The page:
As of the 2022-2023 Open Enrollment Period, 16.3 million Americans had signed up for health insurance through the federal or state websites, and 90% of them received subsidies. That figure is still growing after all these years: 3.6 million of them were new enrollees, a 21% increase over the previous year. Four out of five of the new enrollees got subsidies that reduced their payments to $10 or less a month.
The percentage of Americans with health insurance now stands at 91.6%. That figure got a substantial boost during the COVID-19 pandemic, during which additional relief was added. But in 2010, the rate stood at 46.5% among Americans below the age of Medicare eligibility.
The big health insurance companies were not crushed by Obamacare, and neither were their shareholders.
Over the five years ending at the start of September 2023, UnitedHealth Group (UNH) stock rose from about $283 a share to about $476.
Cigna Group (CI) went from $213 to $276 during the same period.
Humana Inc. (HUM) went from $338 to $460.
Granted, the insurance giants got an unexpected boost in new enrollments during the COVID-19 pandemic. But they didn’t seem to lose much momentum after it, either.
How Many People Use the Obamacare Website?
A total of 16.3 million people signed up for 2023 health insurance plans through the federal and state Marketplaces that were set up through the Affordable Care Act. That included about 3.6 million who were new to the Obamacare system.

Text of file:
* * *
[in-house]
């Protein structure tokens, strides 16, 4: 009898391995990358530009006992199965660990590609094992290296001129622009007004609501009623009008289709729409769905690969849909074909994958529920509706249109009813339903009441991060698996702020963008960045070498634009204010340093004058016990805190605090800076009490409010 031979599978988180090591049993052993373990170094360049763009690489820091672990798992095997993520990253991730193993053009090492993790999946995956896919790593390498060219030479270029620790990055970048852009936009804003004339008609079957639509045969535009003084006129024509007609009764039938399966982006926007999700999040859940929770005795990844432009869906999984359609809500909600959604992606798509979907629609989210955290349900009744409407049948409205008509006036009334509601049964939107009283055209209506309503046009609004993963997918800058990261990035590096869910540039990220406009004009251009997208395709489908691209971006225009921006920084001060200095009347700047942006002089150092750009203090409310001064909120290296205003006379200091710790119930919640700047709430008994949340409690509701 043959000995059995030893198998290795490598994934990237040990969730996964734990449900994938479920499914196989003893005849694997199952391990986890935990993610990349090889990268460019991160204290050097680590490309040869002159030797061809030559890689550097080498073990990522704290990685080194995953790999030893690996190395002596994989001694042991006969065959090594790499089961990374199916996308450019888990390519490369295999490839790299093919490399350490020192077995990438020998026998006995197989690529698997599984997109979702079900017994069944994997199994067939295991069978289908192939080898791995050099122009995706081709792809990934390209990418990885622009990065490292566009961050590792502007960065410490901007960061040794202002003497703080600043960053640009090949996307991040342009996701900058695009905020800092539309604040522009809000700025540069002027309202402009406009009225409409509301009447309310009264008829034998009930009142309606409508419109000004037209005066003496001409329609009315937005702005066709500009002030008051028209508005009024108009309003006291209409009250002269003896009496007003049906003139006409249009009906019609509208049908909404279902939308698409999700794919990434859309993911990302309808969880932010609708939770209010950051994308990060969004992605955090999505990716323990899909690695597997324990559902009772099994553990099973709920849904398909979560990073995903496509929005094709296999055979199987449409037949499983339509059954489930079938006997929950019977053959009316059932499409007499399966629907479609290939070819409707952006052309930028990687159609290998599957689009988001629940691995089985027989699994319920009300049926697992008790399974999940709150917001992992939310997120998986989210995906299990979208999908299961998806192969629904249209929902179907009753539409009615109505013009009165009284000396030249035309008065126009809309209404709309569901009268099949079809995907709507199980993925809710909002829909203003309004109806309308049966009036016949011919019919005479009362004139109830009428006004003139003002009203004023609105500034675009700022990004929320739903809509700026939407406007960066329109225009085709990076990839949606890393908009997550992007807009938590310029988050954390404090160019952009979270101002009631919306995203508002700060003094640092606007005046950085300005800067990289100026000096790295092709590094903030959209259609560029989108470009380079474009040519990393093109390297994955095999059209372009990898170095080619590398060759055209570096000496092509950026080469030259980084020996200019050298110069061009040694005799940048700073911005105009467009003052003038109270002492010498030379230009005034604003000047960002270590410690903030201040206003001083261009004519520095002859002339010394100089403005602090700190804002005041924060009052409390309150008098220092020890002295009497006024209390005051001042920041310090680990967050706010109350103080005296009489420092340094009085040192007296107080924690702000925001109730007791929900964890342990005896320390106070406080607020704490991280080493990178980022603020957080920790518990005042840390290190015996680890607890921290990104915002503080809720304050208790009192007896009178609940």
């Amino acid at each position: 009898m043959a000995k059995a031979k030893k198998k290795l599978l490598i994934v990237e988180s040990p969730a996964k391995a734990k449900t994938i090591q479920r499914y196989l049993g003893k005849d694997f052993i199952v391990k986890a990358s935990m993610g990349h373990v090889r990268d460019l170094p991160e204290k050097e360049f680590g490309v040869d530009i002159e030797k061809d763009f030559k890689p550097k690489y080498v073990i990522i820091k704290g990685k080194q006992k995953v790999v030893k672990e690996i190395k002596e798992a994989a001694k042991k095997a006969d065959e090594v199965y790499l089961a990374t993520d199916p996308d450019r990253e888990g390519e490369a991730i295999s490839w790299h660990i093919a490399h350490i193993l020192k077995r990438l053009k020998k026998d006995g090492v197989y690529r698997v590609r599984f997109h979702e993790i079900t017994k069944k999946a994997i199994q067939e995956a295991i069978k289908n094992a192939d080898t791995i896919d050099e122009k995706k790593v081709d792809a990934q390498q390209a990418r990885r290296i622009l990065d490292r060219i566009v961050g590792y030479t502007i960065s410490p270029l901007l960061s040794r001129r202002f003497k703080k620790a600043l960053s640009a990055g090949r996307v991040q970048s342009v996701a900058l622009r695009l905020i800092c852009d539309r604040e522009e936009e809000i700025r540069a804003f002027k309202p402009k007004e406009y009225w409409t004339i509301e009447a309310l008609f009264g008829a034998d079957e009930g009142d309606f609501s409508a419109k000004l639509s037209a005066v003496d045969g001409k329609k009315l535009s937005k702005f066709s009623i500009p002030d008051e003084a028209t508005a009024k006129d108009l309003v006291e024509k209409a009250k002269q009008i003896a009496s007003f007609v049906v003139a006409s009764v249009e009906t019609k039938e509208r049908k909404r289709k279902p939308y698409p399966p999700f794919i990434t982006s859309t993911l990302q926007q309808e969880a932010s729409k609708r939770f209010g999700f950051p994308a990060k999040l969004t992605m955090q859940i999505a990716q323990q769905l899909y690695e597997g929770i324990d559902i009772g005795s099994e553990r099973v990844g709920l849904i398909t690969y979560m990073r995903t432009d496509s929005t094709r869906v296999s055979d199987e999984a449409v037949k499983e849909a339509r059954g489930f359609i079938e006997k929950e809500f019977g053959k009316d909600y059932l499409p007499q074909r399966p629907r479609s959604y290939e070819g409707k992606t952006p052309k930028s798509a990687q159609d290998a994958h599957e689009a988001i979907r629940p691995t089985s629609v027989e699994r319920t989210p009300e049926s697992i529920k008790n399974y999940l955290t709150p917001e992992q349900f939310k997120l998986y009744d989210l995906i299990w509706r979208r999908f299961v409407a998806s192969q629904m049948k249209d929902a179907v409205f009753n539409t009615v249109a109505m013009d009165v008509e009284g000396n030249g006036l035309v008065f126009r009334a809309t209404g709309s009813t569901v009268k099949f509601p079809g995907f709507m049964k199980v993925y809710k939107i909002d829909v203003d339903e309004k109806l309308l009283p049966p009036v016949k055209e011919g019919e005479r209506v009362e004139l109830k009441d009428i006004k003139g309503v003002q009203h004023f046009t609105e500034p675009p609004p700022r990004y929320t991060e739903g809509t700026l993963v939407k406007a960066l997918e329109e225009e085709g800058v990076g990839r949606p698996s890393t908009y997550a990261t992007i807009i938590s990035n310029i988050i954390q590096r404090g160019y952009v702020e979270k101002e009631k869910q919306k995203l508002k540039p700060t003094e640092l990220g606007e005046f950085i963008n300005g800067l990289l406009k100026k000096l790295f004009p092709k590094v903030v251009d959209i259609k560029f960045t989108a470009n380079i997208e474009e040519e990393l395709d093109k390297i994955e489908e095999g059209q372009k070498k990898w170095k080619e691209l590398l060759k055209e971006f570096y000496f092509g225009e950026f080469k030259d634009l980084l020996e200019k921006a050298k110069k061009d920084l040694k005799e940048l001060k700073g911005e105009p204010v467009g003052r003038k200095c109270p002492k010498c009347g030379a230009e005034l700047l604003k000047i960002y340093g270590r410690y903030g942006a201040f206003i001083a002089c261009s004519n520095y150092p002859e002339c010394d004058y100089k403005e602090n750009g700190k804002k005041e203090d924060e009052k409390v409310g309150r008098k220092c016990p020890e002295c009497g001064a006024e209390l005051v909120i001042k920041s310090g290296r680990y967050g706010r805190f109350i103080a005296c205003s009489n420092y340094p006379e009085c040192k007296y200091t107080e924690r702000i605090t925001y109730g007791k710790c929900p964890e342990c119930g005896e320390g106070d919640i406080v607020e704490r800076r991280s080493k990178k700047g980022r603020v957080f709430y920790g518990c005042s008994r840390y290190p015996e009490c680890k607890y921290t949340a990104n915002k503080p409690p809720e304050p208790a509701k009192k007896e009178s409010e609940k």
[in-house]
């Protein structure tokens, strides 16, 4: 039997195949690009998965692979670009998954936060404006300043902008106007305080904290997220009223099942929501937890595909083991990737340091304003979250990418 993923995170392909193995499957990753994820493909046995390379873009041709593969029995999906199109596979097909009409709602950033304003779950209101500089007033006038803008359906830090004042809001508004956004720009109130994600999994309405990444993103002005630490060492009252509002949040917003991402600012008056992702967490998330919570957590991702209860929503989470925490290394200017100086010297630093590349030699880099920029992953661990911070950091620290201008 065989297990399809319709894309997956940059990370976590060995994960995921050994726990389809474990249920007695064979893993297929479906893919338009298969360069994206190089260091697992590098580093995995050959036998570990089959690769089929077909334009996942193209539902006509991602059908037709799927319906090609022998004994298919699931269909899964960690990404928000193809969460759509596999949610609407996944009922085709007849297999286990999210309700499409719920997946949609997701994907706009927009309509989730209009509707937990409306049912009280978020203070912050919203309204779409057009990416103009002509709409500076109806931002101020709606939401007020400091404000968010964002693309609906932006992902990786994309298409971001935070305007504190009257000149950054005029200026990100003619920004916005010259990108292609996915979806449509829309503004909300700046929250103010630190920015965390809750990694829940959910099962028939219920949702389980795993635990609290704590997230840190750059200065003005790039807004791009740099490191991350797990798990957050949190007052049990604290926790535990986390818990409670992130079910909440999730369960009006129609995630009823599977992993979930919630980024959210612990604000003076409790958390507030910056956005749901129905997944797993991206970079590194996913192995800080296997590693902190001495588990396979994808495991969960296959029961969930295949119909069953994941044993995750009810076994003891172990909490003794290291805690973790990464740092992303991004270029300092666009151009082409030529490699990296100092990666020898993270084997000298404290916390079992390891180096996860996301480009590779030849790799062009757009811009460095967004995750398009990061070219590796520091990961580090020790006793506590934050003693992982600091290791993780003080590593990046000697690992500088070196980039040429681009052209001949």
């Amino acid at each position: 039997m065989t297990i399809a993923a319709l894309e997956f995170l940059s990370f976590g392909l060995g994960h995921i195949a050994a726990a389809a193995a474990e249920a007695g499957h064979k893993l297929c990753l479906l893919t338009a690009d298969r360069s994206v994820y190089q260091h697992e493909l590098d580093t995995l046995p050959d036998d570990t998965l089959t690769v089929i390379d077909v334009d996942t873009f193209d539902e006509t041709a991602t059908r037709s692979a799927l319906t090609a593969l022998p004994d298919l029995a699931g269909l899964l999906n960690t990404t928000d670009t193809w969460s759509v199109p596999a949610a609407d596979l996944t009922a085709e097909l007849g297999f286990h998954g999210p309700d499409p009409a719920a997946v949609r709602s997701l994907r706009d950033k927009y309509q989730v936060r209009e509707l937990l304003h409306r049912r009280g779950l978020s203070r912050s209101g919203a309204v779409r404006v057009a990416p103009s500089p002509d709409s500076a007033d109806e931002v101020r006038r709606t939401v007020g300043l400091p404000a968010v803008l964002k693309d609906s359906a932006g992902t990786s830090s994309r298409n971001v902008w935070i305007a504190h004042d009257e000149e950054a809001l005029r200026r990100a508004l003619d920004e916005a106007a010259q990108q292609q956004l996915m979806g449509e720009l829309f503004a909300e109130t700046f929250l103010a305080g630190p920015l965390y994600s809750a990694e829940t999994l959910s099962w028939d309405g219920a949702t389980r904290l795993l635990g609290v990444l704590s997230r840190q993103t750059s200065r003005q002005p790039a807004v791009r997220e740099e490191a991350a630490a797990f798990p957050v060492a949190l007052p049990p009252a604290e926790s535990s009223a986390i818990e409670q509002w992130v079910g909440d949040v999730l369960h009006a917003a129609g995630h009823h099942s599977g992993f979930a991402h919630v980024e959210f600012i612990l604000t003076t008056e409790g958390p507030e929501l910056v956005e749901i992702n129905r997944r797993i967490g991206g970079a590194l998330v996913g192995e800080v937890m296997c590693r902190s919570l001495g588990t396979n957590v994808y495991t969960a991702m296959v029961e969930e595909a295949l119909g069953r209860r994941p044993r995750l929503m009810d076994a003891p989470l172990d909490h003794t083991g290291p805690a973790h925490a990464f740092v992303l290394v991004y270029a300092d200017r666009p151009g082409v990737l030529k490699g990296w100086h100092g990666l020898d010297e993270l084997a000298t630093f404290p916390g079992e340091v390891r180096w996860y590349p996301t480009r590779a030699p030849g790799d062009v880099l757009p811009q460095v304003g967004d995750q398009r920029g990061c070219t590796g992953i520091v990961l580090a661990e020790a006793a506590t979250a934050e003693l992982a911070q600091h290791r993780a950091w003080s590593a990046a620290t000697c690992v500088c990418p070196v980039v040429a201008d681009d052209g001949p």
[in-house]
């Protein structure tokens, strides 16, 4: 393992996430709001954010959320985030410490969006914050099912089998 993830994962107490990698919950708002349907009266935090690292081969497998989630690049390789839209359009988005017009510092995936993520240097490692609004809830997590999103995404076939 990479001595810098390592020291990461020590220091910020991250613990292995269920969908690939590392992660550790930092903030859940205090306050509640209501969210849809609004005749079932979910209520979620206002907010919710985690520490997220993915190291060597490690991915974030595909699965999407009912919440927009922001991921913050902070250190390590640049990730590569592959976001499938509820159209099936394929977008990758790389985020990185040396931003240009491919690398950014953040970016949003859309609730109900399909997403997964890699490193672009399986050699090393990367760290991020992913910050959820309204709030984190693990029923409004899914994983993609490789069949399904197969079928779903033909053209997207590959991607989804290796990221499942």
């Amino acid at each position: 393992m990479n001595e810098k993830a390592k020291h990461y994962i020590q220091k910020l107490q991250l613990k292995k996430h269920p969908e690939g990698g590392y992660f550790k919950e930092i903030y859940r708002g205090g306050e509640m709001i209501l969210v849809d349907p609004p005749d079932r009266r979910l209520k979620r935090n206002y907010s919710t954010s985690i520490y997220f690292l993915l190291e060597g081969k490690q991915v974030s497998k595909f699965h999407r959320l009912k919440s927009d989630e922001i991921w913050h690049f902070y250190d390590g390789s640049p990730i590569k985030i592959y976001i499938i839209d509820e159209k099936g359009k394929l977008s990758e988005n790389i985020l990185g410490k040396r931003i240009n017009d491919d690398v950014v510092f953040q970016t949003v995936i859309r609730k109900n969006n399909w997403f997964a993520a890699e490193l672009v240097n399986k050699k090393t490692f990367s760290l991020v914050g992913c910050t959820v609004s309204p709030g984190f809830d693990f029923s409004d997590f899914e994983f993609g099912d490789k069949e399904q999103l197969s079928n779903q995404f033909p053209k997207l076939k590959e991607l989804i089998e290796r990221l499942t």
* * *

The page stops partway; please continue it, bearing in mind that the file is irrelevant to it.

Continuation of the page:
About four in five of HealthCare.gov users qualified for subsidies that lowered or eliminated their monthly costs for the insurance.
Has Obamacare Changed Much Over the Years?
The one big change in the federal heath insurance marketplace for 2023 is the elimination of a notorious flaw known as “the family glitch.”
Generally, only people who do not have access to affordable insurance coverage through an employer are eligible to get subsidized coverage through HealthCare.org. Until 2023, the guidelines based eligibility on the costs of “self-coverage” even if the applicant needed family coverage.
As of 2023, the rule has been changed so that individuals who need family coverage and qualify for subsidies can use the system.
Are Health Insurance Rates Still Going Up Despite Obamacare?
Health insurance costs are still going up, although it’s impossible to tell what effect, if any, the ACA has had on prices.
The Kaiser Family Foundation estimates that 2023 benchmark premiums for ACA coverage are up 4% over the previous year. (The benchmarks are the four distinct levels of insurance that are available in the Marketplace.)
The Bottom Line
Far from being victims of Obamacare, the insurance industry has enjoyed increased revenue from millions of new customers. This also means that at least one goal of the new law has been achieved: increased coverage, with the number of uninsured Americans falling to about 9% since the law went into effect.
Those new customers are primarily lower-income Americans whose insurance is heavily subsidized by the federal government and younger, healthier people who had not previously been insured.
Both are valued customers to the health insurance industry. The first cause a steady stream of government payments to the insurance companies. The second, with luck, need little healthcare and thus help flatten the growth curve of insurance costs for all.